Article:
The 20th Century has seen what happens when a strong leader takes advantage of popular fear and resentment and promises to “take back control” from perceived enemies and outside forces. No one knows this better than German Chancellor Angela Merkel, who commented after the Brexit vote: “The idea of European unity is the idea of European peace . . . after centuries of terrible bloodshed [this] is not to be taken for granted. In Europe we still feel the effect of wars.”
Since World War II, the United States and Britain have led the way in reducing the potential for international conflict. By promoting free markets, supporting international governing structures, bolstering military alliances, strengthening NATO, and funding international development and financial organizations, we have together overseen seventy years of European peace and prosperity. All of that is weakened by Britain’s exit from the European Union and stands as a stark warning of the dark forces brooding in America.
“There are lessons here aplenty for Americans contemplating their own appointment with nationalist, nativist populism in November,” writes Freedland. Complacent Democrats, cynical Bernie supporters contemplating sitting this election out, and establishment Republicans still bruising from the shock of Trump’s rise may believe there are not enough angry white voters who feel left-behind to win an election. “But Brexit suggests that when that constituency can be allied to a conservative cause that has millions of other, more ideologically-motivated devotees, victory is possible. It suggests that hostility to migrants, a cynical trampling on the truth, and a cavalier disdain for expertise can work wonders, such is the loathing of anything that can be associated with the ‘elite.’ And it suggests that even great nations, those whose democratic arrangements were once regarded as a beacon to the world, are capable of acts of grievous, enduring self-harm.”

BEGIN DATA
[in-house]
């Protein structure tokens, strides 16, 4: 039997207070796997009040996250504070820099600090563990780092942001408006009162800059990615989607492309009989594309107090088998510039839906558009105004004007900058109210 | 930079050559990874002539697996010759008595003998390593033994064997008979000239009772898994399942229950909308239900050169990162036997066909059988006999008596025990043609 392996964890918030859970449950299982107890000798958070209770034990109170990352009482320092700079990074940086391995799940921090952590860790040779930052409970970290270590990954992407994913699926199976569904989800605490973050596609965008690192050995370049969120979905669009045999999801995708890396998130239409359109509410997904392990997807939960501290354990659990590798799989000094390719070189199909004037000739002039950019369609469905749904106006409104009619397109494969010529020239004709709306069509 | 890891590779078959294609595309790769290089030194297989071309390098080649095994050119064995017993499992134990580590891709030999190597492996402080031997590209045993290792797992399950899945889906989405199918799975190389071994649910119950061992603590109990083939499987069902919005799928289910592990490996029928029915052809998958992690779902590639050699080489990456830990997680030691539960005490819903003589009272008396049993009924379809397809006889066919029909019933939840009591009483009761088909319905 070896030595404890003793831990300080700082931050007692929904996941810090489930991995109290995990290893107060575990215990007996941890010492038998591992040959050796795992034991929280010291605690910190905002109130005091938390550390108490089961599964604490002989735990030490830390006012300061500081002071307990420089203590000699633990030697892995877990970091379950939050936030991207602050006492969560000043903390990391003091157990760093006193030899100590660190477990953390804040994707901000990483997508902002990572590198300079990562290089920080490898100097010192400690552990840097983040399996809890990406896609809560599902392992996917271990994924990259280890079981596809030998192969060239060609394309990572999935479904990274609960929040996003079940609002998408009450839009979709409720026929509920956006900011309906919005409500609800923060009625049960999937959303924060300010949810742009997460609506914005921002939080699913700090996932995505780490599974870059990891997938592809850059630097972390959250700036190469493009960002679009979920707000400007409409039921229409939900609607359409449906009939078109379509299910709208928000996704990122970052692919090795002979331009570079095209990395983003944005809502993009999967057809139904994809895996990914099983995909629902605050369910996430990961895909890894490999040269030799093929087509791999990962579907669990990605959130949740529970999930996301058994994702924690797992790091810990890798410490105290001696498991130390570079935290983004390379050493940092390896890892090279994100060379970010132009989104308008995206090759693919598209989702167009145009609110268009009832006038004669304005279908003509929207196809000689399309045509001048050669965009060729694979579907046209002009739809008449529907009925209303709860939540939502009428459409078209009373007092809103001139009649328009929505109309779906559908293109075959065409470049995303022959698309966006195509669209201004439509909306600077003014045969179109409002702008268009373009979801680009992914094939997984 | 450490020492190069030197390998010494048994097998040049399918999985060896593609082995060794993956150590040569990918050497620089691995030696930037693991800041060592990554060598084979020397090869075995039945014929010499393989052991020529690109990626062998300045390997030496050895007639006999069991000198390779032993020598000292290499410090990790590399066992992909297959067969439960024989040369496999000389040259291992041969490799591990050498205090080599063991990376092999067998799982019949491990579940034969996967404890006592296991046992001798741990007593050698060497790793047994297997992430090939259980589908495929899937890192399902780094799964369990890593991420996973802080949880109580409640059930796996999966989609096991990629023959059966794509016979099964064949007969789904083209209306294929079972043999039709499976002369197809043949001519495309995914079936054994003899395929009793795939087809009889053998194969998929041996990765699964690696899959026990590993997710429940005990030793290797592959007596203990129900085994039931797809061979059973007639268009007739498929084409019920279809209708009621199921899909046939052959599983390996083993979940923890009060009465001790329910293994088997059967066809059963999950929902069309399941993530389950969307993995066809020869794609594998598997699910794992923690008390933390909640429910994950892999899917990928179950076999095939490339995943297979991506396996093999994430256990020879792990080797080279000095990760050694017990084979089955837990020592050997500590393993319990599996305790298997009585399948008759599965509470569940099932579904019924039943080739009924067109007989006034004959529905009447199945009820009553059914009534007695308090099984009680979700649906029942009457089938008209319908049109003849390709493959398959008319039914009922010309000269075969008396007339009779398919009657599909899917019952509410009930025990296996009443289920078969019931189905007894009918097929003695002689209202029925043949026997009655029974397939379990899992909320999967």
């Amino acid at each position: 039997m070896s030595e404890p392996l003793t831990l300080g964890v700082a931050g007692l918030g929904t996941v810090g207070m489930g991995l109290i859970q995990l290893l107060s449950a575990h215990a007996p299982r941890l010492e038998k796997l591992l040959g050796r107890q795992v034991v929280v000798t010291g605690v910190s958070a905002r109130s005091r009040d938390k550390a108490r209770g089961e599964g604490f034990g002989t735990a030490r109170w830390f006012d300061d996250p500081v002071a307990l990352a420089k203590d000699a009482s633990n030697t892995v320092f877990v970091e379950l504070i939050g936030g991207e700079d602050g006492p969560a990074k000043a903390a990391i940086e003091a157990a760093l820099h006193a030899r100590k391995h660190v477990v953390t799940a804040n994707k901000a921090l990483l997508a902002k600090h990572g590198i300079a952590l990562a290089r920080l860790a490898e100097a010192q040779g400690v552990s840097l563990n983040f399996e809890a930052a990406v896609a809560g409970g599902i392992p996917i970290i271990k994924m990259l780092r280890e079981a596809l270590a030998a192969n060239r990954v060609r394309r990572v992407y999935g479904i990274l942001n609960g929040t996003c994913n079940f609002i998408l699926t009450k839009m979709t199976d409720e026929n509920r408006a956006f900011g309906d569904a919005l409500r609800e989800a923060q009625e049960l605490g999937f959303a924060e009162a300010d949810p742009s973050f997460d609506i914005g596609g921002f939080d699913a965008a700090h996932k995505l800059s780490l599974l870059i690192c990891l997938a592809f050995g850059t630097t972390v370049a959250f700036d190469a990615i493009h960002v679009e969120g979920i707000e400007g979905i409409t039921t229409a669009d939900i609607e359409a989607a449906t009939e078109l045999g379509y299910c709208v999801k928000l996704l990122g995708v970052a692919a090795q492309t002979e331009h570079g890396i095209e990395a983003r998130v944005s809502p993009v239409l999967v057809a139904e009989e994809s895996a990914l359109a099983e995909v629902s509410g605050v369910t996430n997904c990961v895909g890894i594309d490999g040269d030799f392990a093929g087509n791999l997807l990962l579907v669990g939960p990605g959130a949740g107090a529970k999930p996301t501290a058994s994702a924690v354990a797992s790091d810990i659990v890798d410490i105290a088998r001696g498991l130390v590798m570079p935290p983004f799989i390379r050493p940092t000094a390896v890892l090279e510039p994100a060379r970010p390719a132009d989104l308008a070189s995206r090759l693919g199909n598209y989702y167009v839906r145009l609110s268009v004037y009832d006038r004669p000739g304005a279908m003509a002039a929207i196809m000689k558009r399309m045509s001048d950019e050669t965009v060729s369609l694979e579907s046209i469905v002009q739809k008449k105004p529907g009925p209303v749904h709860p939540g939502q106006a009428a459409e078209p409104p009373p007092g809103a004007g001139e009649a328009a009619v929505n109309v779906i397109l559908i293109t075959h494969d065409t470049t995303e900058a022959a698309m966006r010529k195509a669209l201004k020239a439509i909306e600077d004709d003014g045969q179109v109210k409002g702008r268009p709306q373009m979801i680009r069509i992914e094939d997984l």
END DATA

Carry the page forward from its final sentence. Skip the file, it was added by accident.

The right to vote is sacred and must be nourished and respected. Once votes are cast and the results are tallied, you cannot later claim that you did not truly understand the consequences. “It was already clear before the Brexit vote that modern populist movements could take control of political parties,” wrote former British Prime Minister Tony Blair in the New York Times. “What wasn’t clear was whether they could take over a country like Britain. Now we know they can.” The challenges of globalization cannot be met by building walls and closing off borders. With Donald Trump and the November election on the horizon, let Brexit be a wake-up call to the United States.